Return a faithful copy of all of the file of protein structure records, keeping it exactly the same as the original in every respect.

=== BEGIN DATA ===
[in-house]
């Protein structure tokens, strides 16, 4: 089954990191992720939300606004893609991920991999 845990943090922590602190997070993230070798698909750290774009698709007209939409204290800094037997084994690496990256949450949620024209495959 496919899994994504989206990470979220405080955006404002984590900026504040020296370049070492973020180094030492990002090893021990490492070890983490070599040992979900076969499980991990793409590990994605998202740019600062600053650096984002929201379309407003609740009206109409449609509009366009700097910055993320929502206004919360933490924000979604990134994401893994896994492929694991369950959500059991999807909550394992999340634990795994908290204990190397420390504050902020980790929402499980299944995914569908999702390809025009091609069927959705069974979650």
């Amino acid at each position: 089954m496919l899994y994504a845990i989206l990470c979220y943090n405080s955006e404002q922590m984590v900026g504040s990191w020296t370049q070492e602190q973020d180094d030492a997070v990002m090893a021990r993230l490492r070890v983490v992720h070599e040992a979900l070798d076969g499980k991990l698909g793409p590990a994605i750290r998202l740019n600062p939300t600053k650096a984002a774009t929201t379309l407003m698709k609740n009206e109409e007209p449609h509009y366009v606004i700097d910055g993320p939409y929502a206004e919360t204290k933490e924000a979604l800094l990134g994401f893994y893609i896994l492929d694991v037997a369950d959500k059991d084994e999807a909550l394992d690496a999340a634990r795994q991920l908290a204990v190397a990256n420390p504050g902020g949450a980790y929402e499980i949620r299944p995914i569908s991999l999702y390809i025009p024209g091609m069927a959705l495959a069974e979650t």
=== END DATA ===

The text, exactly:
[in-house]
């Protein structure tokens, strides 16, 4: 089954990191992720939300606004893609991920991999 845990943090922590602190997070993230070798698909750290774009698709007209939409204290800094037997084994690496990256949450949620024209495959 496919899994994504989206990470979220405080955006404002984590900026504040020296370049070492973020180094030492990002090893021990490492070890983490070599040992979900076969499980991990793409590990994605998202740019600062600053650096984002929201379309407003609740009206109409449609509009366009700097910055993320929502206004919360933490924000979604990134994401893994896994492929694991369950959500059991999807909550394992999340634990795994908290204990190397420390504050902020980790929402499980299944995914569908999702390809025009091609069927959705069974979650």
């Amino acid at each position: 089954m496919l899994y994504a845990i989206l990470c979220y943090n405080s955006e404002q922590m984590v900026g504040s990191w020296t370049q070492e602190q973020d180094d030492a997070v990002m090893a021990r993230l490492r070890v983490v992720h070599e040992a979900l070798d076969g499980k991990l698909g793409p590990a994605i750290r998202l740019n600062p939300t600053k650096a984002a774009t929201t379309l407003m698709k609740n009206e109409e007209p449609h509009y366009v606004i700097d910055g993320p939409y929502a206004e919360t204290k933490e924000a979604l800094l990134g994401f893994y893609i896994l492929d694991v037997a369950d959500k059991d084994e999807a909550l394992d690496a999340a634990r795994q991920l908290a204990v190397a990256n420390p504050g902020g949450a980790y929402e499980i949620r299944p995914i569908s991999l999702y390809i025009p024209g091609m069927a959705l495959a069974e979650t």